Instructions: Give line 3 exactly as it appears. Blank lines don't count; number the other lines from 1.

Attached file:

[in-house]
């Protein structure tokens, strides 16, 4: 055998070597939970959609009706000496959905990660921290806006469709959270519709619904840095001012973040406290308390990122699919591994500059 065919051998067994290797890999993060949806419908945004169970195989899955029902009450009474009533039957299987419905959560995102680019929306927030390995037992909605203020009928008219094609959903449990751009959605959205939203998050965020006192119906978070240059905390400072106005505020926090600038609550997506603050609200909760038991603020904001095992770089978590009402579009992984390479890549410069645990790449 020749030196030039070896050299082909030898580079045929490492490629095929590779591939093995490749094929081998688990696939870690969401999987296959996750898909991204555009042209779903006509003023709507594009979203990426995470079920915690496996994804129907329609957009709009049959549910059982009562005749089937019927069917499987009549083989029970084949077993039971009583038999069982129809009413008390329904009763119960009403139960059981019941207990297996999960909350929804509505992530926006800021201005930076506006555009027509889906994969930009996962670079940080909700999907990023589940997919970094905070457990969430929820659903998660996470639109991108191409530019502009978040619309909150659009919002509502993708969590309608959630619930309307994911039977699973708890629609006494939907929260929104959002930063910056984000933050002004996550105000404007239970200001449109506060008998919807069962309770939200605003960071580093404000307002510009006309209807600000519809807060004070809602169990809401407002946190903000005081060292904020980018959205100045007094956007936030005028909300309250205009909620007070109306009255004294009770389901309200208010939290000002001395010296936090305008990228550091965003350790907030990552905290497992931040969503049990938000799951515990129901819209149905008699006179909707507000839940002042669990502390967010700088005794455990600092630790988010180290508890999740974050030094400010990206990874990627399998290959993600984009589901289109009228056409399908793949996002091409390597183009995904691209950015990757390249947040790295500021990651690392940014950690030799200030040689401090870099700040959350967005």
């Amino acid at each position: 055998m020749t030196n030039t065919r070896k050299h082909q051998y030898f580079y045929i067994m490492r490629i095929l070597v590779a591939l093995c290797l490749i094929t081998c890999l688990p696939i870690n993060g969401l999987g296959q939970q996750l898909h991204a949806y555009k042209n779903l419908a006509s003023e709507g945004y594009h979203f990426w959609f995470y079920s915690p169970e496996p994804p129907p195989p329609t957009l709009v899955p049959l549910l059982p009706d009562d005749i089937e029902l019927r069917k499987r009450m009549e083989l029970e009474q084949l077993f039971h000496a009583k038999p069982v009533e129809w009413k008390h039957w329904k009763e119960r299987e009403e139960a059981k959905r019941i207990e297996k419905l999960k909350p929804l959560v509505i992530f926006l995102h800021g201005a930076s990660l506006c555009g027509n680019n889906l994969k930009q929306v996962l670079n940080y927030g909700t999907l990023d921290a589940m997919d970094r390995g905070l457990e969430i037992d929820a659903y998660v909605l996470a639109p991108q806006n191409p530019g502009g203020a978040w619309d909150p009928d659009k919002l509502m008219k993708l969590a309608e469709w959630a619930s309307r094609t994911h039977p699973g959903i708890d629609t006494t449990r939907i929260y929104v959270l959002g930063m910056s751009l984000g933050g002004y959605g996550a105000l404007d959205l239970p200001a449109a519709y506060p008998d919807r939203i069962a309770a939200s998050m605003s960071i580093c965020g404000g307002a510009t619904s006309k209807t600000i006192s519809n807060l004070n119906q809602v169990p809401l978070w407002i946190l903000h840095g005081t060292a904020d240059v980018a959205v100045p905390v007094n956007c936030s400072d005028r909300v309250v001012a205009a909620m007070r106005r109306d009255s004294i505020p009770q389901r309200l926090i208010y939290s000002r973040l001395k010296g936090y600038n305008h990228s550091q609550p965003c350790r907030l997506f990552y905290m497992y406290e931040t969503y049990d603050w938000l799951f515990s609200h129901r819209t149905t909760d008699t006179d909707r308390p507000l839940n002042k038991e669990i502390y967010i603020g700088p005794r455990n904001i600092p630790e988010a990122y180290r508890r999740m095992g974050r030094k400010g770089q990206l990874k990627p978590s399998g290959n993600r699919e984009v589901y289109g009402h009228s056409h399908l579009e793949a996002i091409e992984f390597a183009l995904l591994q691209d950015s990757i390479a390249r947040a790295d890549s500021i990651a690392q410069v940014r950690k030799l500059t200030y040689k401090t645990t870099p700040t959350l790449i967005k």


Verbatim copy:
């Amino acid at each position: 055998m020749t030196n030039t065919r070896k050299h082909q051998y030898f580079y045929i067994m490492r490629i095929l070597v590779a591939l093995c290797l490749i094929t081998c890999l688990p696939i870690n993060g969401l999987g296959q939970q996750l898909h991204a949806y555009k042209n779903l419908a006509s003023e709507g945004y594009h979203f990426w959609f995470y079920s915690p169970e496996p994804p129907p195989p329609t957009l709009v899955p049959l549910l059982p009706d009562d005749i089937e029902l019927r069917k499987r009450m009549e083989l029970e009474q084949l077993f039971h000496a009583k038999p069982v009533e129809w009413k008390h039957w329904k009763e119960r299987e009403e139960a059981k959905r019941i207990e297996k419905l999960k909350p929804l959560v509505i992530f926006l995102h800021g201005a930076s990660l506006c555009g027509n680019n889906l994969k930009q929306v996962l670079n940080y927030g909700t999907l990023d921290a589940m997919d970094r390995g905070l457990e969430i037992d929820a659903y998660v909605l996470a639109p991108q806006n191409p530019g502009g203020a978040w619309d909150p009928d659009k919002l509502m008219k993708l969590a309608e469709w959630a619930s309307r094609t994911h039977p699973g959903i708890d629609t006494t449990r939907i929260y929104v959270l959002g930063m910056s751009l984000g933050g002004y959605g996550a105000l404007d959205l239970p200001a449109a519709y506060p008998d919807r939203i069962a309770a939200s998050m605003s960071i580093c965020g404000g307002a510009t619904s006309k209807t600000i006192s519809n807060l004070n119906q809602v169990p809401l978070w407002i946190l903000h840095g005081t060292a904020d240059v980018a959205v100045p905390v007094n956007c936030s400072d005028r909300v309250v001012a205009a909620m007070r106005r109306d009255s004294i505020p009770q389901r309200l926090i208010y939290s000002r973040l001395k010296g936090y600038n305008h990228s550091q609550p965003c350790r907030l997506f990552y905290m497992y406290e931040t969503y049990d603050w938000l799951f515990s609200h129901r819209t149905t909760d008699t006179d909707r308390p507000l839940n002042k038991e669990i502390y967010i603020g700088p005794r455990n904001i600092p630790e988010a990122y180290r508890r999740m095992g974050r030094k400010g770089q990206l990874k990627p978590s399998g290959n993600r699919e984009v589901y289109g009402h009228s056409h399908l579009e793949a996002i091409e992984f390597a183009l995904l591994q691209d950015s990757i390479a390249r947040a790295d890549s500021i990651a690392q410069v940014r950690k030799l500059t200030y040689k401090t645990t870099p700040t959350l790449i967005k």